Monday, October 15, 2012
Genre: Young Adult
Title: All the Angels Stood
She was giving up. At 8:15 next Monday evening, on her birthday, life would cease to exist for Stacey Rose Schofield. The pain would be gone. There would be silence and peace. Struggling up from her bed to see the time, she felt comforted that it would soon be over. She had a few minutes to lie there before the mad rush to school, so she rolled on her side and pulled the heavy blankets over her head with just enough cool air circulating through a tunneled hole near her mouth.
Closing her eyes, she thought back to the past Saturday.
Rachel was supposed to come over and Stacey had gotten a movie and some popcorn and soda. Her father had vacated the premises, heading to dinner with his new girlfriend, Ellen. The phone rang early in the evening as Stacey waited.
“Um, hi Stacey.”
“Rachel, I’m waiting for you. Everything’s set up. I even got your favorite drink, Mountain Dew.”
Stacey stretched out on the couch with the phone up to her ear. She grabbed the remote and lowered the volume.
“I can’t come. I’m not feeling well and my mom said I have to stay home.”
Stacey sat up and glanced at the 5 bottles of nail polish on the coffee table.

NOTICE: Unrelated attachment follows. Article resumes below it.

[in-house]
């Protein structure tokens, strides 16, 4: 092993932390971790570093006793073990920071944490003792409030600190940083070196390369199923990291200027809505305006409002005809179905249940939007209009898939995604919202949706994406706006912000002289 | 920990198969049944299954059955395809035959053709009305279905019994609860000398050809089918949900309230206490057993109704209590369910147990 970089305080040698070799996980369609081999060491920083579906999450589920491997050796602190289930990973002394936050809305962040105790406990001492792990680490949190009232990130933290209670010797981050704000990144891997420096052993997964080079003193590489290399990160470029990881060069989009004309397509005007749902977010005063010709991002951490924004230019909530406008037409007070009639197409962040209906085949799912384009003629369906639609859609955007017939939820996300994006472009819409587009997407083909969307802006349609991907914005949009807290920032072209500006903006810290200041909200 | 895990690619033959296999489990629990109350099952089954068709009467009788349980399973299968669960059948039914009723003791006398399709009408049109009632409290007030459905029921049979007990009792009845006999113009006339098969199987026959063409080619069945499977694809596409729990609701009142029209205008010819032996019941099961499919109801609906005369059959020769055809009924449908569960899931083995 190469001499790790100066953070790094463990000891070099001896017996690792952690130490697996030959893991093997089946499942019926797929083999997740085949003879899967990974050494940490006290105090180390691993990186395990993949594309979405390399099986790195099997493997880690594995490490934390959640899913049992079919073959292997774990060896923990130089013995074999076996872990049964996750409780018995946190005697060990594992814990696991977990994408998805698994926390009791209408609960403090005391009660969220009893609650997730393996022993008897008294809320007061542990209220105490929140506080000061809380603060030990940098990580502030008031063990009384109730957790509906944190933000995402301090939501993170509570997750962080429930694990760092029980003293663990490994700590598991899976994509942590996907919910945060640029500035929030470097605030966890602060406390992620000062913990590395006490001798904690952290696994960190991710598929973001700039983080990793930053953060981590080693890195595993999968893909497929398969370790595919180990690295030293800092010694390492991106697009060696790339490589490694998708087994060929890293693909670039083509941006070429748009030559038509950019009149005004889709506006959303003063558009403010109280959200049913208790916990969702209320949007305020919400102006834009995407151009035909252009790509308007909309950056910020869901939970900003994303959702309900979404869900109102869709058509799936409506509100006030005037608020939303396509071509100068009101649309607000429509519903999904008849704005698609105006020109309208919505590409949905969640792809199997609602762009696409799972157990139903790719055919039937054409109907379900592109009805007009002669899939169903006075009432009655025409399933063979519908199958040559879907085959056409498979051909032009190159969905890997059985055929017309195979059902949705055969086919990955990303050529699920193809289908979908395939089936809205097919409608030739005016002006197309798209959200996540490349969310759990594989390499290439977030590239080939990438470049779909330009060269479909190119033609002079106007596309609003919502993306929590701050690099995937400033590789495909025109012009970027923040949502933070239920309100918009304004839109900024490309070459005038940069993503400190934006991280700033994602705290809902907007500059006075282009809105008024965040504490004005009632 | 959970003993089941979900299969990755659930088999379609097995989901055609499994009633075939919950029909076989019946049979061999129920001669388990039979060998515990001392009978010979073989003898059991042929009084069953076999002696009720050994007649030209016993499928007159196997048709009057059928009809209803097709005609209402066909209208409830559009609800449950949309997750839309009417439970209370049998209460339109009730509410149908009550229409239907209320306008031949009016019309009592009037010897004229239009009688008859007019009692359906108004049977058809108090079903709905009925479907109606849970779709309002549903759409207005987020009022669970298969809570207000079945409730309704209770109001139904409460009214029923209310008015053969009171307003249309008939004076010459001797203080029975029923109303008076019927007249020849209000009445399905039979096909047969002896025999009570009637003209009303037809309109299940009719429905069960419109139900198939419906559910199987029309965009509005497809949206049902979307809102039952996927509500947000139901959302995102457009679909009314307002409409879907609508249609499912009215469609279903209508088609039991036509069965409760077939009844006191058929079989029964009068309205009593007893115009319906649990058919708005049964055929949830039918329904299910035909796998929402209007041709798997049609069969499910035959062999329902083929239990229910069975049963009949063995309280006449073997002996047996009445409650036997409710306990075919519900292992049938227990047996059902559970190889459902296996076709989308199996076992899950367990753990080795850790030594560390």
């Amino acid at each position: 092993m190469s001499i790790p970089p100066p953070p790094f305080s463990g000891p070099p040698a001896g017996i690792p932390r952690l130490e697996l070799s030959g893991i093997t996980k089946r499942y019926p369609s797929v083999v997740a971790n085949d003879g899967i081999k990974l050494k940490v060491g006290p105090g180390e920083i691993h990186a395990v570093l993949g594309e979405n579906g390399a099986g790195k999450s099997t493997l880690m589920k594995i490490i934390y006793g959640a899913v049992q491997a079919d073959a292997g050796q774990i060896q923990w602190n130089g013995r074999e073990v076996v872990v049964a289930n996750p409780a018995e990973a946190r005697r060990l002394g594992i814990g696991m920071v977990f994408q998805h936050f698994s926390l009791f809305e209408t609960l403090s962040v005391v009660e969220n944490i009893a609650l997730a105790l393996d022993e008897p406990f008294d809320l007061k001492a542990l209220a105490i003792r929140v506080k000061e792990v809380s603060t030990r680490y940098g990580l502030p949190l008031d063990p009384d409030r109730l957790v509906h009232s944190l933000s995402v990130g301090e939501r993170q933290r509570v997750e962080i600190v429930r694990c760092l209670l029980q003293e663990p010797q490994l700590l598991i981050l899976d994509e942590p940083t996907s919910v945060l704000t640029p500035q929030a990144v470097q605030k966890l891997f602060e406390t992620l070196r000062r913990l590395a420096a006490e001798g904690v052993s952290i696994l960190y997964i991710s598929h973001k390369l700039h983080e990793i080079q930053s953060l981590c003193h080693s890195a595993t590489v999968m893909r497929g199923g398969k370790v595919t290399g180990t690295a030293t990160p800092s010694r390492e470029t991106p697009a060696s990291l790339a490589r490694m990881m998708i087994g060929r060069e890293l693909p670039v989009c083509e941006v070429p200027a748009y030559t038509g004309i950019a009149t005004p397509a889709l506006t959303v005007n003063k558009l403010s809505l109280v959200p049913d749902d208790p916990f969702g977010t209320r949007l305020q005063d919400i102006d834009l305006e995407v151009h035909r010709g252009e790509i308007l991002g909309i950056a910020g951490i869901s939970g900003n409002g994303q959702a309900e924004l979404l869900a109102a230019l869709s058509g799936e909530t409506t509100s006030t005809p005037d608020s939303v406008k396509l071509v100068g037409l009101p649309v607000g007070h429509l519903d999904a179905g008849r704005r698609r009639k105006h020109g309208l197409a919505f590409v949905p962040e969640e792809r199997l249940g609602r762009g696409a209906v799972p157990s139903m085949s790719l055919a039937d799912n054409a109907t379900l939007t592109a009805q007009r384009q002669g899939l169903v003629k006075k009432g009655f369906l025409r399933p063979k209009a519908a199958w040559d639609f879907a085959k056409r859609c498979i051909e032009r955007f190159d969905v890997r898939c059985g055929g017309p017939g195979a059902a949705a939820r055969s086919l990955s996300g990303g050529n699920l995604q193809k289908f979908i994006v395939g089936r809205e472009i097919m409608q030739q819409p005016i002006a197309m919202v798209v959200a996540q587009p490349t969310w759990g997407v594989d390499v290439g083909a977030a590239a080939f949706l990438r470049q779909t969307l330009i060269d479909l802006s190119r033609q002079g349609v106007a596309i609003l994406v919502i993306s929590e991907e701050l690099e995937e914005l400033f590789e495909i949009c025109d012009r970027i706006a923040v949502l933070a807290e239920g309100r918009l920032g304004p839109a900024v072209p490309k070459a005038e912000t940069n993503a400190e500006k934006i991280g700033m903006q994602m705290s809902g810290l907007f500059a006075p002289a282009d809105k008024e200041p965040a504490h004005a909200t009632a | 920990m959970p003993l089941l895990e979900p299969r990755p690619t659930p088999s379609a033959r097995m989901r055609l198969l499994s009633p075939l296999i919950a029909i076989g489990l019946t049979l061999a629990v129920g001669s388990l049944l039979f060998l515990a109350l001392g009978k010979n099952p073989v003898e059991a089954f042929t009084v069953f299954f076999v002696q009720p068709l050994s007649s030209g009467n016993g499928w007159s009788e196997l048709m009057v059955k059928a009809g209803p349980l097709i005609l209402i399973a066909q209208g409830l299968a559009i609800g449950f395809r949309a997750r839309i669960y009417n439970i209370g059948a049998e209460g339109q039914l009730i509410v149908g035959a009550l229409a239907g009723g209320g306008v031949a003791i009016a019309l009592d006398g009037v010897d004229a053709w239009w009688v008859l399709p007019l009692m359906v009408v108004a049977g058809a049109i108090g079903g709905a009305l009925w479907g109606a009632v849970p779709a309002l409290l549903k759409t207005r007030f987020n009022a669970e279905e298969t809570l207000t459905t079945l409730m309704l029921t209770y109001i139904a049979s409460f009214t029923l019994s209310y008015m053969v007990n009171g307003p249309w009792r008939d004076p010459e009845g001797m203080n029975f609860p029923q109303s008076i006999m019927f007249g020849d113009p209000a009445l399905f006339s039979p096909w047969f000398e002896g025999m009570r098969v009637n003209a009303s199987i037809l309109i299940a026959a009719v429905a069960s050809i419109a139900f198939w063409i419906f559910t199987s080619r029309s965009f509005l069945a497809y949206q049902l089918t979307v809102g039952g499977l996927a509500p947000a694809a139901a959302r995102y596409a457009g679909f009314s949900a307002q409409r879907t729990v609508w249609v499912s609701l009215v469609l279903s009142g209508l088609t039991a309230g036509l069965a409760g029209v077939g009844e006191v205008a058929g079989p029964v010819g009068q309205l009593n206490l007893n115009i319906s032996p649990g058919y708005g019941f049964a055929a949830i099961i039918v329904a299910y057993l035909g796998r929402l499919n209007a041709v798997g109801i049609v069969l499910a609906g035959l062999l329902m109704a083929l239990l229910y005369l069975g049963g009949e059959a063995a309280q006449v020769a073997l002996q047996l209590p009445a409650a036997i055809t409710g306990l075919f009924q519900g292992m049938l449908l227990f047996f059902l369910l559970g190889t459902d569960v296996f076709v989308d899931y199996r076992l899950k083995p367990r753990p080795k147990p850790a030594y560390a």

“Are you sure? I mean, you can rest here. We can just hang out.”
“Sorry. I can’t. Maybe another time.”
The alarmed screamed pulling her back to the present. She wanted to scream back and stomp her feet. Her rising temper surprised her. Why did she care? It would only be 7 days now.
Stacey put her feet on the cold floor. Glancing in the mirror over her bureau, her eyes took in the outside exterior of her hollow self. Long hair fell over dark eyes. Didn’t anyone notice the old Stacey was slowly being replaced with this hopeless person she didn’t recognize or like at all.
She chose her clothes haphazardly from a pile on the floor, dirty mixed with clean, her mother’s chastening grimace coming to her mind. She didn’t want to think of her mother now. Shaking her head, she made her way downstairs. The house was silent. Her father had left for work already. Mr. Coffee said good morning as she chose a banana off the counter and stuck it in her backpack.
Studiously trying to keep her mind empty, she headed into the bathroom off the kitchen to brush her hair. A small ant caught her eye in the sink basin. She watched it slip and struggle up the wet porcelain. With pause, Stacey put her finger out and squished the tiny black body. It clung to her finger, six little legs flat and now lifeless. She wiped her hand across her jeans and rushed out the door to make the bus.
Claire was waiting for her in the same seat they usually sat in together. She was a year younger, a sophomore, and always full of energy, so much so that her petite frame seemed unable to contain it all. Her bright blonde hair bounced with life and her tiny white teeth flashed at Stacey.
“Hey, coffeecake! How are ya’?”
Claire greeted Stacey each day with whatever breakfast food she had eaten that morning. Sometimes Stacey found it amusing, the names could be quite interesting. Today, she just felt angry. Angry over Claire’s silly names and over no breakfast and a silent empty house. Stacey knew Claire had a large family with three rowdy older brothers and a mother who doted on them.